The Participatory Turn in Urbanism
The Participatory Turn in Urbanism
In the last decade, a participatory culture has evolved and expanded beyond its original limitations, propagating participation as a radical form of direct democracy and demanding its implementation outside the traditional territory of politics. While fuelled by innovations in the field of Information Technology such as Web2.0 or social networks, within the fine arts, this emergent movement has brought about what is termed a participatory turn. The new aesthetics related to this turn have been enthusiastically theorized as relational (Nicholas Bourriaud), dialogical (Grant Kester), collaborative (Maria Lind), or simply social (Lars Bang Larsen). Yet the participatory turn has been subjected also to a critical examination: Claire Bishop, in particular, showed that the promise of equality between the author and the audience is problematized by the reality of outsourcing authenticity from the author to the audience.
The participatory turn can be identified also in urban planning, urban design, and architecture. In these fields, as in others, the turn is necessarily also a return of sorts to the ideas and ideologies of the 1960s, an era in which participatory demands were backed by influential radical political movements. The origins of participatory planning can be thus traced back to concepts of advocacy (Paul Davidoff), equity (Norman Krumholz), and transactive (John Friedmann) planning. In a various ways, the idea of public participation is at the core of ideas as diverse as Reyner Banham et al’s Non-Plan, Giancarlo di Carlo’s work, or Jane Jacobs’ diverse city.
Whereas participatory planning remained important in certain non-Western contexts such as Brazil, in Western Europe it was integrated in diluted forms into planning policies. Many of the Community Design Centres established in US cities in the late 1960s and early 70s ended up as low-profile and limited-impact neighbourhood organizations by the late 1980s. The central role of Non-Plan in the development of urban enterprise zones such as the London Docklands has been acknowledged by Paul Barker, one of the authors of the original proposal; the lessons learnt at Urbino have been mostly forgotten, overwhelmed by individualist-consumerist forms of participation such as the process carried out by the WIMBY project in Hoogvliet; and the ‘diverse city’ has fostered gentrification and mutated into the ‘creative city’.
What started as a cause for equality has often resulted in a systematic ignorance of inequalities. Does the ‘participatory turn’ leave these inequalities intact? Does it exacerbate them? The objective of this issue of Footprint is to critically examine the recent participatory turn in urban planning and urban design. While the ‘right to the city’ has an important strategic value in fighting social and urban exclusion, it is less capable of responding to contradictions resulting from urban policies of inclusion. What does the advocacy of popular participation by planning authorities, urban policy strategists, and international urban consultants mean? Why is participation encouraged, and who is doing the encouragement? What do different social actors understand by participation? Can the notion be opened up by asking: participation by whom, where, and to do what? And how to respond to a frustrating understanding that the promises of equality implicit in every participatory act are recurrently compromised by inequality between those who stage the participatory process and those who are invited to participate?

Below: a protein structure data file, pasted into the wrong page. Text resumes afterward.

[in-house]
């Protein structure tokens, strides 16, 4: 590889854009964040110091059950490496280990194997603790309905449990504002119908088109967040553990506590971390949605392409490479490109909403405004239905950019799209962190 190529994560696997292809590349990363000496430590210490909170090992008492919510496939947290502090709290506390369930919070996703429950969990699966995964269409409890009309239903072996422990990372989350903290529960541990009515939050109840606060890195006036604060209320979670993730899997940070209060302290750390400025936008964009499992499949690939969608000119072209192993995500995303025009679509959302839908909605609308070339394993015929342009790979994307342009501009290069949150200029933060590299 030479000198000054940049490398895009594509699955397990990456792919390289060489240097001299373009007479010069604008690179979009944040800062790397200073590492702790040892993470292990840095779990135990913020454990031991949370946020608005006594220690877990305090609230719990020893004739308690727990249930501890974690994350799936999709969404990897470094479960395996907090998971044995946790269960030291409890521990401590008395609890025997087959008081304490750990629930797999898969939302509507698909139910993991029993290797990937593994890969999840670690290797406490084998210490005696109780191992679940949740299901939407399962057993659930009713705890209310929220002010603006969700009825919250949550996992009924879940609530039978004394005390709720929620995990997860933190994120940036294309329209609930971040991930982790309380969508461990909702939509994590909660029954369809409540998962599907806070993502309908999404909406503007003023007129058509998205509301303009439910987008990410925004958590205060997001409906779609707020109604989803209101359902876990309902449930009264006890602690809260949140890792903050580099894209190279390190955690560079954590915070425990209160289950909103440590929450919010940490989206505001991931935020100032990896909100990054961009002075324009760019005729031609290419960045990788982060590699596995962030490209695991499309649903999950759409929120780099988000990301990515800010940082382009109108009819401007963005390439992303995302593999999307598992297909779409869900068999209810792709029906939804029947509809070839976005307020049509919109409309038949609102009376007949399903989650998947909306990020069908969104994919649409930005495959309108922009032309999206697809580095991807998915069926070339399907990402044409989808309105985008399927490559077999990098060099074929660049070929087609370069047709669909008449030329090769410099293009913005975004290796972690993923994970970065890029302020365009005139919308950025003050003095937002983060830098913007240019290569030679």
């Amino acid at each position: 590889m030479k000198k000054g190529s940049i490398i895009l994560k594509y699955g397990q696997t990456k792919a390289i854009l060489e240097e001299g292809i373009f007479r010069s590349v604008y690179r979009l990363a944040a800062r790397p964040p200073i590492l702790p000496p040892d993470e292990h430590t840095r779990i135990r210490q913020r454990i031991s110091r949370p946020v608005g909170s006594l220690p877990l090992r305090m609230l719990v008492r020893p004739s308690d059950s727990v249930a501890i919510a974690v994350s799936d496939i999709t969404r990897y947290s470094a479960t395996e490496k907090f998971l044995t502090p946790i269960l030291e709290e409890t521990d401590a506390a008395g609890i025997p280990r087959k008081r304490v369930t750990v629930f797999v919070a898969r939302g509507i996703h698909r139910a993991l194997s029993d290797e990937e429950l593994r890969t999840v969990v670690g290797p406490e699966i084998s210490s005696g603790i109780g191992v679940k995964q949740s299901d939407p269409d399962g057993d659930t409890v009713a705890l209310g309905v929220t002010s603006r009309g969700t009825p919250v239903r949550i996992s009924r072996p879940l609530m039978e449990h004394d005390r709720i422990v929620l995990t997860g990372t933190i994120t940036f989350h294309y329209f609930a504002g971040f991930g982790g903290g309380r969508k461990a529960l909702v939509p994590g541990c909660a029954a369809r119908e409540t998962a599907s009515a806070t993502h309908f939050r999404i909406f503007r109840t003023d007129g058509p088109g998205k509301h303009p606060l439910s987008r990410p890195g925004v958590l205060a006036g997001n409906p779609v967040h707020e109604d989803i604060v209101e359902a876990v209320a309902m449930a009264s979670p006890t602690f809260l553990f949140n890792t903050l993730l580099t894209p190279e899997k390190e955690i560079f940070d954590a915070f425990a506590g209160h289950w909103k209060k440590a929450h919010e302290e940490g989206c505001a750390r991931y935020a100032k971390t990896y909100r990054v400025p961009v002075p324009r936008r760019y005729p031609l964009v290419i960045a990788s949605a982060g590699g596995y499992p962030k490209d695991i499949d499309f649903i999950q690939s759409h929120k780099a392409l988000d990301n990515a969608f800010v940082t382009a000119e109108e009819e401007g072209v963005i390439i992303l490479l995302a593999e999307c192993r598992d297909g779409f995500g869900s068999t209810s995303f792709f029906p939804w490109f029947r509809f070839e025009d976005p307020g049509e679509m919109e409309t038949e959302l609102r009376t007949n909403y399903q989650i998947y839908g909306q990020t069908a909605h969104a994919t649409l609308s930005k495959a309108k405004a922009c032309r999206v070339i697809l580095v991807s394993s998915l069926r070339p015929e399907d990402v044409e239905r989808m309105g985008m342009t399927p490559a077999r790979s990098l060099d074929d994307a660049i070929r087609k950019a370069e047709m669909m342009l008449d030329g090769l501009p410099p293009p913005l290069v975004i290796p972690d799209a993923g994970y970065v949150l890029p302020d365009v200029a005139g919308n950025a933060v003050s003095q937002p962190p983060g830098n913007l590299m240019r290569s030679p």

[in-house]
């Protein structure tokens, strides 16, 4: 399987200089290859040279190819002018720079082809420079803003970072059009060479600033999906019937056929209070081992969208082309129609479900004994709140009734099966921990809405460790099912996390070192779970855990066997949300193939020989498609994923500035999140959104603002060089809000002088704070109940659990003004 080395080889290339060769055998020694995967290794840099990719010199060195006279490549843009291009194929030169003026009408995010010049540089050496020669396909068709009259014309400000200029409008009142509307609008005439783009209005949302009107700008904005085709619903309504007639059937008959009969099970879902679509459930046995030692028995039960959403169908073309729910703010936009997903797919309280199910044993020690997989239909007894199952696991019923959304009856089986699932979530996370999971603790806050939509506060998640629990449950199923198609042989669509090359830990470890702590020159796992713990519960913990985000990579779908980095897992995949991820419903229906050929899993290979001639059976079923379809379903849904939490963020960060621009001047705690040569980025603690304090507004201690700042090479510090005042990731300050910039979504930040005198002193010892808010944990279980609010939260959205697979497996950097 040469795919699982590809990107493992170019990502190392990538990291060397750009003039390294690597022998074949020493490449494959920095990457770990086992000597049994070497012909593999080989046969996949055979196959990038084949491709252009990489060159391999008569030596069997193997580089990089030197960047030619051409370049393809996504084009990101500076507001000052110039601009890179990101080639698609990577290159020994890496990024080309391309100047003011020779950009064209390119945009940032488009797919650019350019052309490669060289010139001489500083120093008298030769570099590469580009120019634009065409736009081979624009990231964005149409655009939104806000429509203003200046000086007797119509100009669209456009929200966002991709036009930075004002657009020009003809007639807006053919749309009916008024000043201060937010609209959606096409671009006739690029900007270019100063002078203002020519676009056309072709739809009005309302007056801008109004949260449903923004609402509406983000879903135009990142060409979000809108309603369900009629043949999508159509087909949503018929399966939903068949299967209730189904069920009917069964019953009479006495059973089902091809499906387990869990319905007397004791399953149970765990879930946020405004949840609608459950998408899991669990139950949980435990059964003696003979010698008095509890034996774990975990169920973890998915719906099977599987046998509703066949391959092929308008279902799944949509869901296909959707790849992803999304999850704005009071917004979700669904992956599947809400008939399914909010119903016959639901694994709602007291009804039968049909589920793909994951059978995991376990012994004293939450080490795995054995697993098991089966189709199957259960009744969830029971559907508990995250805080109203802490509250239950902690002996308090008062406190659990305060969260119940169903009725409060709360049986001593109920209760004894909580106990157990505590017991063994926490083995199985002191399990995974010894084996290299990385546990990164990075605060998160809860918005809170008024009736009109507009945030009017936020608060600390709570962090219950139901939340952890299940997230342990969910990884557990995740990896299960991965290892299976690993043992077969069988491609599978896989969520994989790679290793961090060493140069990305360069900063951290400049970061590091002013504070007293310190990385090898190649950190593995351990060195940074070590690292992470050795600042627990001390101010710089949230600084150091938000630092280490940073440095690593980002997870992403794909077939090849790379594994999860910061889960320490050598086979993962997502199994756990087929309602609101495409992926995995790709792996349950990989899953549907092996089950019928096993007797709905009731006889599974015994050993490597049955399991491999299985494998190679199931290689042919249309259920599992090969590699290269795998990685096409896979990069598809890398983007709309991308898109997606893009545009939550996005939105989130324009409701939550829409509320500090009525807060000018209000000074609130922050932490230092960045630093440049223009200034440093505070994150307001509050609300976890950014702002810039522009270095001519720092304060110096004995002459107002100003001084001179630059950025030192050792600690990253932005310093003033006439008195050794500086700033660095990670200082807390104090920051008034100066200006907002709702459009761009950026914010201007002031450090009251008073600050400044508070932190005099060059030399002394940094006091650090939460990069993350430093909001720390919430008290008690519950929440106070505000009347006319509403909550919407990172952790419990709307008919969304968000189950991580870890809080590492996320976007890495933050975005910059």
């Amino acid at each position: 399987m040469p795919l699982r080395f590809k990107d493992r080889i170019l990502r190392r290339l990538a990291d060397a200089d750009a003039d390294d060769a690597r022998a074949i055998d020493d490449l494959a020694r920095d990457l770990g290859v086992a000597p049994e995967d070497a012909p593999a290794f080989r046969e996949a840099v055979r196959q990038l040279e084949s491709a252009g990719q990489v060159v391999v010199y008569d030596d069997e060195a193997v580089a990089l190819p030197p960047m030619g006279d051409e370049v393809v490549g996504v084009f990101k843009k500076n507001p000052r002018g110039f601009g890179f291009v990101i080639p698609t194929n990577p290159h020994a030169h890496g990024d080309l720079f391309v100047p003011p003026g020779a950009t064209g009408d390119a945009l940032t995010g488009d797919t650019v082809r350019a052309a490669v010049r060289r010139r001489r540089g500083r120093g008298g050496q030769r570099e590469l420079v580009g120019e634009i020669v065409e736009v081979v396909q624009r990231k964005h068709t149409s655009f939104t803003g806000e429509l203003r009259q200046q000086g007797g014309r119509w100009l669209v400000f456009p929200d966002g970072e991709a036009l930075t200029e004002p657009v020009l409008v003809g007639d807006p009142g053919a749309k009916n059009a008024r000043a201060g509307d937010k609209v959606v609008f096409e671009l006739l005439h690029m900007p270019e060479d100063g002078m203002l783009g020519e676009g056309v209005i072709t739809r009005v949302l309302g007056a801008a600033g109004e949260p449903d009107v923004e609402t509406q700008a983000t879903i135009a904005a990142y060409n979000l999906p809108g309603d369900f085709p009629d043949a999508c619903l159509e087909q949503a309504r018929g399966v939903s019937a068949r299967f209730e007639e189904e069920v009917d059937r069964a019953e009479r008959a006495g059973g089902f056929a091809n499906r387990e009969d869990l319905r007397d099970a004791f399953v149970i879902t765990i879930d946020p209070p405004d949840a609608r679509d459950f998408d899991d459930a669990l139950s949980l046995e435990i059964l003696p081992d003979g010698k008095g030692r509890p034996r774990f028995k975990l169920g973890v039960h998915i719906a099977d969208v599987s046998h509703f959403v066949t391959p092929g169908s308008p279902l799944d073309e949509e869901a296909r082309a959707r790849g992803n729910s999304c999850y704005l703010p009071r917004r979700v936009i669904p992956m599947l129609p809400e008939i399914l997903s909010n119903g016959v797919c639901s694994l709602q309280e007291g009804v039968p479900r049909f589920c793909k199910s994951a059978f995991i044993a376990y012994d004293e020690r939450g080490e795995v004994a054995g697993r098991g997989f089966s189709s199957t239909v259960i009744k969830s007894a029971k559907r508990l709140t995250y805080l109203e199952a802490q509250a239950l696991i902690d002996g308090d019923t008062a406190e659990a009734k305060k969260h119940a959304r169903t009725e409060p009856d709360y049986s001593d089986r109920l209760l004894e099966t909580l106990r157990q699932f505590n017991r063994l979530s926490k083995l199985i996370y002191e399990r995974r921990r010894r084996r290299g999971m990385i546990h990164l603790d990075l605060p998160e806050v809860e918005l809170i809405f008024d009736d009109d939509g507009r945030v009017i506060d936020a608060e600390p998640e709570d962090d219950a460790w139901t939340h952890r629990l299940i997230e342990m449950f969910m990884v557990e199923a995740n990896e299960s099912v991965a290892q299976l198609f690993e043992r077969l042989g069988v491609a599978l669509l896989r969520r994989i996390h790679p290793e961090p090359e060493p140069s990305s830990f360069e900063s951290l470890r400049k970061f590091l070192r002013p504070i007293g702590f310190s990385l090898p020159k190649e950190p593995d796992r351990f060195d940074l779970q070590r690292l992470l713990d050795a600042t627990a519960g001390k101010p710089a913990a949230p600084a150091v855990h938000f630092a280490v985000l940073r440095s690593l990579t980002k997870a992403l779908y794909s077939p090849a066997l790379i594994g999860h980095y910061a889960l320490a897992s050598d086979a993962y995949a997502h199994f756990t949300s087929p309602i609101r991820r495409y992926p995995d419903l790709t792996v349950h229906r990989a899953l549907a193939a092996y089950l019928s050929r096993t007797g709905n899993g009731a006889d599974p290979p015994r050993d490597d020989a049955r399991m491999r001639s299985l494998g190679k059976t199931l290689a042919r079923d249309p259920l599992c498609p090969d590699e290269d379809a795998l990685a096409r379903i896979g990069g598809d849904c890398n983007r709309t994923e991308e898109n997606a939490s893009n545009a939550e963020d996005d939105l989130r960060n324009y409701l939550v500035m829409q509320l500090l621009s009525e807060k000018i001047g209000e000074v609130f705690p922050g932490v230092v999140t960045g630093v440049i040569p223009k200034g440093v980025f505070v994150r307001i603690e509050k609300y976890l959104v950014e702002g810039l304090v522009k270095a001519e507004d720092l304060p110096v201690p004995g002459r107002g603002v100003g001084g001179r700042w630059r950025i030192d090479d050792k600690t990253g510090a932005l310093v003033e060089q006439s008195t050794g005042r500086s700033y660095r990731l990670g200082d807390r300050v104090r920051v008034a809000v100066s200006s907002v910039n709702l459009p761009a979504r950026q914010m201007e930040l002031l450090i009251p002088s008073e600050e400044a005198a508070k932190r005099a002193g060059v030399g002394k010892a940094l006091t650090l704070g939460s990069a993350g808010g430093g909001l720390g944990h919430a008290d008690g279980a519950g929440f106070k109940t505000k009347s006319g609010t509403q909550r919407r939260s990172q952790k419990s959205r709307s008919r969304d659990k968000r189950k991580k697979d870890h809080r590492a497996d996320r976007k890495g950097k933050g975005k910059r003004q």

Footprint seeks full papers (6000-8000 words) that examine these and similar questions. The papers should focus on the urban scale of the problem rather than the singular architectural objects. The authors are welcome to analyse ideologies, discourses, practices, and material forms related to the participatory turn. In the main section of the issue, we are seeking theoretical studies and critical evaluations of the social, political, and economic aspects of the participatory turn; while case studies can be invoked, they will not form the core of the argument. These articles will be subjected to a blind peer-review process. Shorter papers (‘review articles’ of 2000-4000 words) focused on case studies can be submitted for a pre-review selection by the editors – the authors of review articles should contact the editors with a short summary of their proposals in advance of the official deadline for complete papers. Please communicate with editors via the emails maros.krivy[at]artun.ee and tahl.kaminer[at]ed.ac.uk, and cc editors[at]footprintjournal.org.
Deadline for complete papers: 1 March 2013
Maros Krivy, Tahl Kaminer
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